Traveller representatives and civil rights groups are accusing establishment politicians of using a recent manslaughter case to promote discrimination against the gypsy-like Traveller community.
The shooting of Traveller John Ward who was confronted by Mayo farmer Padraig Nally led to a campaign to ensure Mr Nally’s liberty by right-wing politicians.
The 61-year-old farmer shot Mr Ward twice and beat him with a stick 20 times when he found him trespassing in his farmyard in October last year.
The controversy over the six-year sentence imposed on Mr Nally led to a number of prejudicial comments against Travellers in the media.
Martin Collins, assistant director of Pavee Point Travellers Centre, said the past two weeks had set the work of the community back five years.
“We as a community have endured a lot over the last couple of weeks. I would regard there has been a systematic targeted attack on us. We have been vilified, demonised and condemned by some sections of the media, and indeed by some sections of the public and by some politicians,” he said.
Traveller organisations said the community was living in fear.
Speaking in Dublin yesterday, Aisling Reidy, director of the Irish Council for Civil Liberties, said Fine Gael was guilty of promoting “a murderer’s charter” by suggesting changes to the law in light of Nally’s conviction for the manslaughter of Mayo Traveller John Ward.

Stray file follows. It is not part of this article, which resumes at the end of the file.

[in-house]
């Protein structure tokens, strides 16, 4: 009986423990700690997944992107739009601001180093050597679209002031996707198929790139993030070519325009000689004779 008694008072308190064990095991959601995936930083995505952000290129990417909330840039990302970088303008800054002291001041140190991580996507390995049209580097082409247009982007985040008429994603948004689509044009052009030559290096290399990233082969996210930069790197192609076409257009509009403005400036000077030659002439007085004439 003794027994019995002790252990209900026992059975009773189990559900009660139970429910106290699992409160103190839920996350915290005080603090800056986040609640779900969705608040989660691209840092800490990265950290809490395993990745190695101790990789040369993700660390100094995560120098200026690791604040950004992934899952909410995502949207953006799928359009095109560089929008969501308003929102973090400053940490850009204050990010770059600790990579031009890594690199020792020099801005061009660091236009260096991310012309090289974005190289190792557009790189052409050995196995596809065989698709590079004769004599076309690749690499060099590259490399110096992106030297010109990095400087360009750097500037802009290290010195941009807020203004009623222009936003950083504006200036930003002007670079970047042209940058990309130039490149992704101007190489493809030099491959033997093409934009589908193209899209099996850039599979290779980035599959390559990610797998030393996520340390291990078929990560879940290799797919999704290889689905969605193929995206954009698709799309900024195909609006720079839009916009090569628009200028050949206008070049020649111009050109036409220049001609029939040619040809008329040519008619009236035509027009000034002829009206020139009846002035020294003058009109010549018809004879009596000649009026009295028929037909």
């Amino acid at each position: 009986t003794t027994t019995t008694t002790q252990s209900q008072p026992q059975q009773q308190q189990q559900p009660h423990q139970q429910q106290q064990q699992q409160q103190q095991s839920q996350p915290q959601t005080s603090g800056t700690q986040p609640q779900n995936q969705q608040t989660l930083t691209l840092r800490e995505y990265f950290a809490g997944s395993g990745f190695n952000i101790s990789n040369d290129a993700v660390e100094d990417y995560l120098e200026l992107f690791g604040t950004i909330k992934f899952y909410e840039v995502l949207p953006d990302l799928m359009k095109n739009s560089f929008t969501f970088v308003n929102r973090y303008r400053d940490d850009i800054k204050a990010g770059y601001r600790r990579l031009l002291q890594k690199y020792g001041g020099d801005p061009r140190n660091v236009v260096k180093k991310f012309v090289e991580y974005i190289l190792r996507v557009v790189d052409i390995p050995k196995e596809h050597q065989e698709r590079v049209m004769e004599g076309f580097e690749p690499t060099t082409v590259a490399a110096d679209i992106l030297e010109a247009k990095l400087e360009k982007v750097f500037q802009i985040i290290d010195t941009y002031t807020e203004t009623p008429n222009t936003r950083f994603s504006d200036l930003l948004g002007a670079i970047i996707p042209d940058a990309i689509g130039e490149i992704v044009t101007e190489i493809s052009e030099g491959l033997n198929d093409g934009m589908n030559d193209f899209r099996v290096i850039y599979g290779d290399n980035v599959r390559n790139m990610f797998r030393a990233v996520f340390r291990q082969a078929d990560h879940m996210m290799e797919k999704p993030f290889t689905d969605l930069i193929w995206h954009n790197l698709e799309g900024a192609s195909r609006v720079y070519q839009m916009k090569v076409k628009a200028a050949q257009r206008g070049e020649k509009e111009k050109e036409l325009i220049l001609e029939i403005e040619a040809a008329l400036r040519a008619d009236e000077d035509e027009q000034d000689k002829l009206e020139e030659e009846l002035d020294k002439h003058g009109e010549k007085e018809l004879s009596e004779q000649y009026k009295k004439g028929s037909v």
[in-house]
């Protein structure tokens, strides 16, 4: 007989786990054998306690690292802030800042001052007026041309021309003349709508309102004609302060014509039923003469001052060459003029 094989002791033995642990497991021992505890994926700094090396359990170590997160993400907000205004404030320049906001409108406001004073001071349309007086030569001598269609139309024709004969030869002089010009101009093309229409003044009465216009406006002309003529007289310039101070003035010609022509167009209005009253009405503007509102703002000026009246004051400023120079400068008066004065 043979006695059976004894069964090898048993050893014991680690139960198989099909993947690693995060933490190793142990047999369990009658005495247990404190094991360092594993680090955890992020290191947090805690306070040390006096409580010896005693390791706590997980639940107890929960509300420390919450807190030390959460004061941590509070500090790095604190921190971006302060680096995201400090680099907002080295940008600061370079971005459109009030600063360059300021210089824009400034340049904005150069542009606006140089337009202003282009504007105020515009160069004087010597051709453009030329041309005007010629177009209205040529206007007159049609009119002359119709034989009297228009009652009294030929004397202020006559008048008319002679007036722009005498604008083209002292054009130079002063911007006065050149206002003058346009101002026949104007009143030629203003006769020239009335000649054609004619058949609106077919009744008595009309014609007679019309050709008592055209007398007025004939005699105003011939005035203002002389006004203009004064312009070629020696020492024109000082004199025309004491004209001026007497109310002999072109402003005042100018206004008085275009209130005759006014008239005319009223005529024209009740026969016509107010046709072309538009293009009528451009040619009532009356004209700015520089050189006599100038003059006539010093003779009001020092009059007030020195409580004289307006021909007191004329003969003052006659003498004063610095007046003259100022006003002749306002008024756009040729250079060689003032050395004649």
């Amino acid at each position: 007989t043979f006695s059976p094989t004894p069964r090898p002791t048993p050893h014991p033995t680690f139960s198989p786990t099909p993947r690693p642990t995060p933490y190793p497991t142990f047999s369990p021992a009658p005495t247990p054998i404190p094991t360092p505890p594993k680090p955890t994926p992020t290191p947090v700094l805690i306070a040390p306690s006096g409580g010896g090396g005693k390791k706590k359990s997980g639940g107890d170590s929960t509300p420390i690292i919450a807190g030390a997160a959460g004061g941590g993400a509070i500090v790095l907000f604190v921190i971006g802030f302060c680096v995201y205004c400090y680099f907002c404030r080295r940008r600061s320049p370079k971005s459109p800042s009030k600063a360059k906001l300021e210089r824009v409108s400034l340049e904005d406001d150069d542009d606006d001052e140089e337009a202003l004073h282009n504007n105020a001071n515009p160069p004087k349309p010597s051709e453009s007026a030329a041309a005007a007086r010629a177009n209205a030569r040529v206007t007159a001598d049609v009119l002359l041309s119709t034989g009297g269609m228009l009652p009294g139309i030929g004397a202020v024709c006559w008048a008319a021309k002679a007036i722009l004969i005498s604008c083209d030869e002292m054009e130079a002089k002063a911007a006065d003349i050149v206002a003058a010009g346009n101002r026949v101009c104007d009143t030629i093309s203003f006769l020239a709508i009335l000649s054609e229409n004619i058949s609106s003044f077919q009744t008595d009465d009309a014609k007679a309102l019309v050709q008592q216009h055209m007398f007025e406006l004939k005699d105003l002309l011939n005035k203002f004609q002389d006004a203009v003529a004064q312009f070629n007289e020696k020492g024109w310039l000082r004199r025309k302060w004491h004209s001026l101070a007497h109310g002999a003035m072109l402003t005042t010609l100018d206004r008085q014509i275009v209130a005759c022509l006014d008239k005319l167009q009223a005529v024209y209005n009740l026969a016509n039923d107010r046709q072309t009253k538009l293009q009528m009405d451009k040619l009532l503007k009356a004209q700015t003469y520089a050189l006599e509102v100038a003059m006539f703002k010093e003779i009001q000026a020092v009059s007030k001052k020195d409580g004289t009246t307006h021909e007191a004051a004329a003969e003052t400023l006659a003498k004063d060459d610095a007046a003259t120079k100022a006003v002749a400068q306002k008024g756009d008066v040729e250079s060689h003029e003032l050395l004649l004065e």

Accusing the opposition party of political opportunism, Ms Reidy said the party’s suggested amendment to the Non-Fatal Offences Against the Person Act, 1997, would allow people to freely commit murder.
She noted that she had attended a Fine Gael conference last summer at which the issue had been discussed, and there had been no clamour to change the law.
However, that view had changed following recent “hysterical” media coverage of the Nally case, which had presented the party with a soft target.
Mr Collins said people must not forget there are crimes perpetrated against Travellers.
“Only last year a Traveller family were sprayed with slurry by a farmer - that got no media coverage, or hardly any, nobody made a big deal about that,” he said.